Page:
Tag Archives: Economics in Brief

(The recent) elections: Democracy and the fiscal compact

Professor Francesco Daveri is a Professor of Economics at the University of Parma. He also teaches Macroeconomics in the MBA Program of Bocconi University in Milan, where he also taught Applied Growth in the Master in Economics and the PhD programme.

This article is republished from and in accordance with the policy of  “VoxEU.org

Voters in France, Greece, Italy, and Germany rewarded politicians who opposed austerity. This column argues that attempts to fulfill campaign promises will run up against a hard constraint. The countries whose voters are calling for looser fiscal policies are those where public spending rose fastest since the birth of the euro. The only way out of today’s difficulties is to use the flexibility already in the fiscal compact and continue with bold implementation of the economic reforms that are under way.

Sunday 6 May 2012 was Europe’s “Super Sunday” of elections:

  • The French presidential election gave the victory to Francois Hollande.
  • Parliamentary elections have left Greece without a coalition capable of governing.
  • There were local elections in Germany and Italy.

All these showed similar results.

With Europe in recession, voters rewarded those who oppose budget cuts. But the turnaround of budgetary policies advocated by the majority of voters runs up against an important constraint. The nations where voters demand lower taxes are those in which public spending has risen more in the last ten years. The only way out of today’s difficulties is the bold implementation of economic reforms. This has started in many countries, but it must continue.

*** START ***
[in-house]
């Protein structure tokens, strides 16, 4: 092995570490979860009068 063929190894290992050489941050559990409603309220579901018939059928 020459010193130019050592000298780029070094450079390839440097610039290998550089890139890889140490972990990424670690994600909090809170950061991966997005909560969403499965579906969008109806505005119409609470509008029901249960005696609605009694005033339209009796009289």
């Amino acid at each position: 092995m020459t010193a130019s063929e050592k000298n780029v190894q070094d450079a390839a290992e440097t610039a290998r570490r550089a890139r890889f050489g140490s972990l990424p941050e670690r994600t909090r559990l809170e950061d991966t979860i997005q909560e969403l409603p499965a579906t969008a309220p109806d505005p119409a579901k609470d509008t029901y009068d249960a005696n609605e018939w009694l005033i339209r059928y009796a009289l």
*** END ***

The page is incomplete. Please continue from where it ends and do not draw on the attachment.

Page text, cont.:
Continue reading (The recent) elections: Democracy and the fiscal compact

Understanding Derivatives: Beyond Good and Evil

H. Nejat Seyhun, contributing writer to The BusinessThinker magazine, is the Jerome B. & Eilene M. York Professor of Business Administration and professor of finance, Ross School of Business, University of Michigan. He is an internationally  recognized authority on financial issues and Derivatives.

Derivatives are often viewed as mysterious and dangerous instruments and they are much maligned these days.  The most famous investor, Warren Buffet, referred to derivatives in Berkshire Hathaway’s 2002 Annual Report as ‘I view derivatives as time bombs, both for the parties that deal in them and the economic system.’ Buffet continued:  ‘The derivatives genie is now well out of the bottle, and these instruments will almost certainly multiply in variety and number until some event makes their toxicity clear. Central banks and governments have so far found no effective way to control, or even monitor, the risks posed by these contracts. In my view, derivatives are financial weapons of mass destruction, carrying dangers that, while now latent, are potentially lethal.’  These are strong words from a wise man.  Since we cannot put the genie back in the bottle, we have no choice but to deal with the genie. Continue reading Understanding Derivatives: Beyond Good and Evil